SOAP is generally not in the business of constructing URI's.  Furthermore,
one can make the case that the best means of constructing URI's might be
dependent on (a) the URI scheme in use (b) whether description languages
are being used (c) whether dynamically typed scripting languages are being
used, etc.  Furthermore, as David Orchard's proposal showed, there are
potentially daunting internationalization issues in determining that a
natural language method name such as "getStockQuote" actually is an
indication to access a "StockQuote" resource.  David proposed merely
stripping off t
he word "get", but I find that somewhat troubling.
Proposed resolution:  either stick with my original proposal to provide a
specific URI mapping, or provide a non-normative appendix explaining at
least one convention that might be used with HTTP URIs.  This would
presumably be based on some combination of the proposals made by Tim Bray
and David Orchard, but acting only on arguments known to be
resource-identifying.  I'm not quite sure what to suggest regarding
internationalization (not an issue, of course, if we do nothing).

Concern: My proposal did not explicitly describe use of MEPs.
Proposed resolution: it was always my intention that POST would continue to
use the request/response MEP, while GET would use the newly-hatched one-way
pull (which I still think should be renamed).  One remaining question is
how to determine whether the HTTP method should be GET or POST?  Two
solutions are possible, and I have no strong feeling: the simplest but
least general is to key on the MEP; an alternative that would be more
scalable would be to introduce a new feature -- call it "REST method" -- to
be implemented by bindings such as HTTP that support REST methods.  This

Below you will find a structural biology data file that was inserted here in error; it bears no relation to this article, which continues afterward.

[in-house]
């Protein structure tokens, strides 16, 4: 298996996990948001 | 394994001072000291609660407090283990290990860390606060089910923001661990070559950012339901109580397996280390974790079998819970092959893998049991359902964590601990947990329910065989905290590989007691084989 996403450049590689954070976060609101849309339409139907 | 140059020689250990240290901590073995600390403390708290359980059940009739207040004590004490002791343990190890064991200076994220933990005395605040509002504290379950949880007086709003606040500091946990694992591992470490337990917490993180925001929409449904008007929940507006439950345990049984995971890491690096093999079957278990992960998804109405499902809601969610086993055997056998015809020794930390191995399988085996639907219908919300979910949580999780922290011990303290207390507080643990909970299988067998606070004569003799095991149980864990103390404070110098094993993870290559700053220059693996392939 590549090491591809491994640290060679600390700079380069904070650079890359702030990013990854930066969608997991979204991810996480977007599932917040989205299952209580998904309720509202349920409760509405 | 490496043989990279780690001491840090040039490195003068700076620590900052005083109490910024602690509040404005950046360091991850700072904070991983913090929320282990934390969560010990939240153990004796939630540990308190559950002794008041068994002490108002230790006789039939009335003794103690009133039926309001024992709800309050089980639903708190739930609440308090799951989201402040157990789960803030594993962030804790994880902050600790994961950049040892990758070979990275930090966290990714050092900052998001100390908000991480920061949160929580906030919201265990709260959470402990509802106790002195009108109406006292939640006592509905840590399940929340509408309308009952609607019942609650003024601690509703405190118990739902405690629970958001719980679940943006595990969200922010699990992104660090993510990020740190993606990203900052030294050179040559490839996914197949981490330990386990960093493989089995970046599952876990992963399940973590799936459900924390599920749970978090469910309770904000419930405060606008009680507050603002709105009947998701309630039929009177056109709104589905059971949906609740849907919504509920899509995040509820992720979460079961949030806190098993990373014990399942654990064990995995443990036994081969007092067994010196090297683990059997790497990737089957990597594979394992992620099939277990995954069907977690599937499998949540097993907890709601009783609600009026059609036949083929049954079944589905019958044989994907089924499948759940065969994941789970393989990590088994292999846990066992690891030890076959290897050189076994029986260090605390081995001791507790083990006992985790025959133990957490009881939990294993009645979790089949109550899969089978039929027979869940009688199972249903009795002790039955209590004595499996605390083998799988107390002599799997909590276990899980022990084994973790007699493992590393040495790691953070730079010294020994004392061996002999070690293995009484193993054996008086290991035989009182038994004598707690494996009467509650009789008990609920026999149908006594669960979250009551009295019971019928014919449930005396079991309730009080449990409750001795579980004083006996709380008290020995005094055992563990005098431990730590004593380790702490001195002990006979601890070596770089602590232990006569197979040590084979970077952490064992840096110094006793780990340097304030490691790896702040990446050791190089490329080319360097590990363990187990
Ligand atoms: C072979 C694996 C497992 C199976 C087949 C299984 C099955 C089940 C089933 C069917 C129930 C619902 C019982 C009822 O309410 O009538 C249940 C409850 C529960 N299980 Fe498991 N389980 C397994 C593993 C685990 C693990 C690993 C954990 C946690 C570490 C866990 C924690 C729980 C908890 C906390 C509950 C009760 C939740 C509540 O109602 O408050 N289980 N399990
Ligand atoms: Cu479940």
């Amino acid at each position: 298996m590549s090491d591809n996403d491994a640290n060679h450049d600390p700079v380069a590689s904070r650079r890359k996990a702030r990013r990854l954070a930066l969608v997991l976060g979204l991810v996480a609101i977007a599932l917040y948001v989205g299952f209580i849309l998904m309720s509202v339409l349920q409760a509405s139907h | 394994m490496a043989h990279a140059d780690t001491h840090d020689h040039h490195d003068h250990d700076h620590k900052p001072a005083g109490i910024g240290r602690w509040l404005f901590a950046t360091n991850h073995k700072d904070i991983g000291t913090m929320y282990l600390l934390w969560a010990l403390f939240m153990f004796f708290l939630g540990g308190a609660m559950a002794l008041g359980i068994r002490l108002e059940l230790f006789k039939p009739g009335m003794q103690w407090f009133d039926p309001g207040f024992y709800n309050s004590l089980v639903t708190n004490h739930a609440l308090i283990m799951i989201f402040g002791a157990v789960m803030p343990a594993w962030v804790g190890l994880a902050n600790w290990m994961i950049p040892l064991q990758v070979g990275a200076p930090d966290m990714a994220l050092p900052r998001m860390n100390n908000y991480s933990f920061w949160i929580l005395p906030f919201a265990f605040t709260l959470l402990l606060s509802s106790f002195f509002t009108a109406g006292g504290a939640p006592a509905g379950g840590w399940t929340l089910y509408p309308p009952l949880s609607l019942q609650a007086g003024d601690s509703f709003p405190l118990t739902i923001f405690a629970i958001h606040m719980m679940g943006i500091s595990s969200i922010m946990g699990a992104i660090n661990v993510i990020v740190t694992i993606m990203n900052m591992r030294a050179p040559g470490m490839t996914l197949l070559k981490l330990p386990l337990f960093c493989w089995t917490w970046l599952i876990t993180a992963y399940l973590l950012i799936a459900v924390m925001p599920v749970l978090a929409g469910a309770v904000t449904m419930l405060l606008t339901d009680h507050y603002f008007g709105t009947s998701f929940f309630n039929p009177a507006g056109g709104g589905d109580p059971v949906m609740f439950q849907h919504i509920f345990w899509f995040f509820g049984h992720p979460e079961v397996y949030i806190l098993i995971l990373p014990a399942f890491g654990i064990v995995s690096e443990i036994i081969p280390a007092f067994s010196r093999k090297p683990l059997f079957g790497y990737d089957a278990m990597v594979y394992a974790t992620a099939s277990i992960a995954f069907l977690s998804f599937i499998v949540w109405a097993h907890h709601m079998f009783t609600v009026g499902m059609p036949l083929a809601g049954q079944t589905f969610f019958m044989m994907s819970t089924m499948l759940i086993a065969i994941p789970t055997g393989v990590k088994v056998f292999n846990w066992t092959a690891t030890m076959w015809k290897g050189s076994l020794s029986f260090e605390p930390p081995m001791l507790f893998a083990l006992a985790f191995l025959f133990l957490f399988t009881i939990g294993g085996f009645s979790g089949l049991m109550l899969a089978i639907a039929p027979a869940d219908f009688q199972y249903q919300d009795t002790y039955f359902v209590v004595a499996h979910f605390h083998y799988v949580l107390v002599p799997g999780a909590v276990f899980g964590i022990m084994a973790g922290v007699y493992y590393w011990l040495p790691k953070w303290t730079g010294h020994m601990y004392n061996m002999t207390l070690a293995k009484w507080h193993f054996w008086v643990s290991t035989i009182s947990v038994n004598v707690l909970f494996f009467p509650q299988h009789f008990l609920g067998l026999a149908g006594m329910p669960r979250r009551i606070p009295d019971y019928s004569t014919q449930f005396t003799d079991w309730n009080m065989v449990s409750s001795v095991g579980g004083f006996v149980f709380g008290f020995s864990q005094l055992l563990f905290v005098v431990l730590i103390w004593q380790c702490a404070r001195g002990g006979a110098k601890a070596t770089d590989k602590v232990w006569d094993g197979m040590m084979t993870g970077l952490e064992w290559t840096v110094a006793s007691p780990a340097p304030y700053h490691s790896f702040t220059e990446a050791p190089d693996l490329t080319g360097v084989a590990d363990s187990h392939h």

feature would consist of a single property, an enumeration of methods GET,
PUT, POST, DELETE, etc. Applications (or description languages such as
WSDL) could use this to select the appropriate methods to use.  The current
specification would include an admonition that only GET and POST should be
used with the RPC convention.

Concern: Mark Baker expressed a concern regarding my proposal to use
"constructor" methods when using SOAP to create new resources
Proposed resolution:  to a significant degree, this concern goes away given
the decision not to use PUT.  Nonetheless, we have the opportunity to
consider whether a special idiom should be described for the creation of
new resources as opposed to the updating of existing ones.  I believe the
path of least resistance at the moment is to drop the mention of both PUT
and constructors, and leave it to applications to decide how most
appropriately to use of facilities that we provide.  Constructors were only
a convention in any case.

I think those were the major concerns.  Given that we have a task force
call in 15 minutes I'm going to take the liberty of mailing this out
without further checking, and indeed without needed proofreading.  (Chris:
this one was indeed written with voice recognition software, so when you
find laughable substitutions and homonyms, that's probably the reason this
time.  Last time it was just old age.)  If I have missed any issues, please
let me know.

Noah Mendelsohn                              Voice: 1-617-693-4036
IBM Corporation                                Fax: 1-617-693-8676
One Rogers Street
Cambridge, MA 02142

Received on Monday, 3 June 2002 10:59:07 UTC